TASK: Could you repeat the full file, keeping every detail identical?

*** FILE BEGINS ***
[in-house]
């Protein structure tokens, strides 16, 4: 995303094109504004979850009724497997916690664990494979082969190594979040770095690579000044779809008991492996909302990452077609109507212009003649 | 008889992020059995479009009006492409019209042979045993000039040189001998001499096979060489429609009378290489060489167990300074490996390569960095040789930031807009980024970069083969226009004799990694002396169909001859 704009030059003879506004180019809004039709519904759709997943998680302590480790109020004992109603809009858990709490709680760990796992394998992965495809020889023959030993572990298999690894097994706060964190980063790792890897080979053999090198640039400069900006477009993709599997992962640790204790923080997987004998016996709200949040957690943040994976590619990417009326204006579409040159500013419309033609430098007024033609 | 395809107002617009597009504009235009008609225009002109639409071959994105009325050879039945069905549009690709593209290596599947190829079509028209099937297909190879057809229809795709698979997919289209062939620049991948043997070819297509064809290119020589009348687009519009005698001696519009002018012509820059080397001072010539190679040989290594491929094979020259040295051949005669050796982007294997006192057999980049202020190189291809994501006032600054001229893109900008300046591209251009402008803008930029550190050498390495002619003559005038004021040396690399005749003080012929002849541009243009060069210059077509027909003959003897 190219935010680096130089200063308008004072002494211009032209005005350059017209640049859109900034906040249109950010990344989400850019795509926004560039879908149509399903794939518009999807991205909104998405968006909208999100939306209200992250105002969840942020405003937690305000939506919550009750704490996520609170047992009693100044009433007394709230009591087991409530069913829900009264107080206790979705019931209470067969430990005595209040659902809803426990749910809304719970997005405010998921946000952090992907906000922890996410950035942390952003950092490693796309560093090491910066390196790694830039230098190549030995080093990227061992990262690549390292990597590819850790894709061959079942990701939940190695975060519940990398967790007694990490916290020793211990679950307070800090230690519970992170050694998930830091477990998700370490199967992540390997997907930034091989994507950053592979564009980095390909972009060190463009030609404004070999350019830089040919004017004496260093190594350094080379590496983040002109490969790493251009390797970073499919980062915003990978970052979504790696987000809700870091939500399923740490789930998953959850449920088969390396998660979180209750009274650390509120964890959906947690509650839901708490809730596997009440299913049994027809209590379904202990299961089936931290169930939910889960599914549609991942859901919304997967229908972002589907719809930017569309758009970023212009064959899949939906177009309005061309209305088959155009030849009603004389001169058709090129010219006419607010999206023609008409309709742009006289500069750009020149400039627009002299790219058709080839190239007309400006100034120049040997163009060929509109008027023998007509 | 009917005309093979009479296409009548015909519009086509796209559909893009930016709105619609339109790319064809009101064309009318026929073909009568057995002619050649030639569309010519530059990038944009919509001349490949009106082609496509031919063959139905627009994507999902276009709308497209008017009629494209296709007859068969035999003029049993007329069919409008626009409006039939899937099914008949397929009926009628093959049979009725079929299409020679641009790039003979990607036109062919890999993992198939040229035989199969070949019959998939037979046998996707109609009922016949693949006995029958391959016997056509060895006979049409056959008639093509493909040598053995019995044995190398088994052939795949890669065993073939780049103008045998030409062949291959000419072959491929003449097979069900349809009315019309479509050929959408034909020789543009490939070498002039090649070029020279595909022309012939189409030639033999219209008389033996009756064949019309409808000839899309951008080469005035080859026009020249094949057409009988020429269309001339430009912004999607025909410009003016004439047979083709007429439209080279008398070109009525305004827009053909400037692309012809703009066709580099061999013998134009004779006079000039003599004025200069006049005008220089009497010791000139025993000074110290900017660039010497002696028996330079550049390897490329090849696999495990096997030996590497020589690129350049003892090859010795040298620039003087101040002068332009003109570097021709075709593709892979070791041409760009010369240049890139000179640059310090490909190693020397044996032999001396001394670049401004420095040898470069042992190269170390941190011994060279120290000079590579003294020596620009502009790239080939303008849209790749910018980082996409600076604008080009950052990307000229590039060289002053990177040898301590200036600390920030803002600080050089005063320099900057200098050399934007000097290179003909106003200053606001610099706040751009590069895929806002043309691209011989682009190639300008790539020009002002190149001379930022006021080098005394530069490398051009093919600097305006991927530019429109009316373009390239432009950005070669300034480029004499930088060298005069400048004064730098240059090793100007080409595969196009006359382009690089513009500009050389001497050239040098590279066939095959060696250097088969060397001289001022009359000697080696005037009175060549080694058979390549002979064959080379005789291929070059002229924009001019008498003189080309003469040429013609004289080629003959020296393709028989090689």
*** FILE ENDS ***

[in-house]
């Protein structure tokens, strides 16, 4: 995303094109504004979850009724497997916690664990494979082969190594979040770095690579000044779809008991492996909302990452077609109507212009003649 | 008889992020059995479009009006492409019209042979045993000039040189001998001499096979060489429609009378290489060489167990300074490996390569960095040789930031807009980024970069083969226009004799990694002396169909001859 704009030059003879506004180019809004039709519904759709997943998680302590480790109020004992109603809009858990709490709680760990796992394998992965495809020889023959030993572990298999690894097994706060964190980063790792890897080979053999090198640039400069900006477009993709599997992962640790204790923080997987004998016996709200949040957690943040994976590619990417009326204006579409040159500013419309033609430098007024033609 | 395809107002617009597009504009235009008609225009002109639409071959994105009325050879039945069905549009690709593209290596599947190829079509028209099937297909190879057809229809795709698979997919289209062939620049991948043997070819297509064809290119020589009348687009519009005698001696519009002018012509820059080397001072010539190679040989290594491929094979020259040295051949005669050796982007294997006192057999980049202020190189291809994501006032600054001229893109900008300046591209251009402008803008930029550190050498390495002619003559005038004021040396690399005749003080012929002849541009243009060069210059077509027909003959003897 190219935010680096130089200063308008004072002494211009032209005005350059017209640049859109900034906040249109950010990344989400850019795509926004560039879908149509399903794939518009999807991205909104998405968006909208999100939306209200992250105002969840942020405003937690305000939506919550009750704490996520609170047992009693100044009433007394709230009591087991409530069913829900009264107080206790979705019931209470067969430990005595209040659902809803426990749910809304719970997005405010998921946000952090992907906000922890996410950035942390952003950092490693796309560093090491910066390196790694830039230098190549030995080093990227061992990262690549390292990597590819850790894709061959079942990701939940190695975060519940990398967790007694990490916290020793211990679950307070800090230690519970992170050694998930830091477990998700370490199967992540390997997907930034091989994507950053592979564009980095390909972009060190463009030609404004070999350019830089040919004017004496260093190594350094080379590496983040002109490969790493251009390797970073499919980062915003990978970052979504790696987000809700870091939500399923740490789930998953959850449920088969390396998660979180209750009274650390509120964890959906947690509650839901708490809730596997009440299913049994027809209590379904202990299961089936931290169930939910889960599914549609991942859901919304997967229908972002589907719809930017569309758009970023212009064959899949939906177009309005061309209305088959155009030849009603004389001169058709090129010219006419607010999206023609008409309709742009006289500069750009020149400039627009002299790219058709080839190239007309400006100034120049040997163009060929509109008027023998007509 | 009917005309093979009479296409009548015909519009086509796209559909893009930016709105619609339109790319064809009101064309009318026929073909009568057995002619050649030639569309010519530059990038944009919509001349490949009106082609496509031919063959139905627009994507999902276009709308497209008017009629494209296709007859068969035999003029049993007329069919409008626009409006039939899937099914008949397929009926009628093959049979009725079929299409020679641009790039003979990607036109062919890999993992198939040229035989199969070949019959998939037979046998996707109609009922016949693949006995029958391959016997056509060895006979049409056959008639093509493909040598053995019995044995190398088994052939795949890669065993073939780049103008045998030409062949291959000419072959491929003449097979069900349809009315019309479509050929959408034909020789543009490939070498002039090649070029020279595909022309012939189409030639033999219209008389033996009756064949019309409808000839899309951008080469005035080859026009020249094949057409009988020429269309001339430009912004999607025909410009003016004439047979083709007429439209080279008398070109009525305004827009053909400037692309012809703009066709580099061999013998134009004779006079000039003599004025200069006049005008220089009497010791000139025993000074110290900017660039010497002696028996330079550049390897490329090849696999495990096997030996590497020589690129350049003892090859010795040298620039003087101040002068332009003109570097021709075709593709892979070791041409760009010369240049890139000179640059310090490909190693020397044996032999001396001394670049401004420095040898470069042992190269170390941190011994060279120290000079590579003294020596620009502009790239080939303008849209790749910018980082996409600076604008080009950052990307000229590039060289002053990177040898301590200036600390920030803002600080050089005063320099900057200098050399934007000097290179003909106003200053606001610099706040751009590069895929806002043309691209011989682009190639300008790539020009002002190149001379930022006021080098005394530069490398051009093919600097305006991927530019429109009316373009390239432009950005070669300034480029004499930088060298005069400048004064730098240059090793100007080409595969196009006359382009690089513009500009050389001497050239040098590279066939095959060696250097088969060397001289001022009359000697080696005037009175060549080694058979390549002979064959080379005789291929070059002229924009001019008498003189080309003469040429013609004289080629003959020296393709028989090689």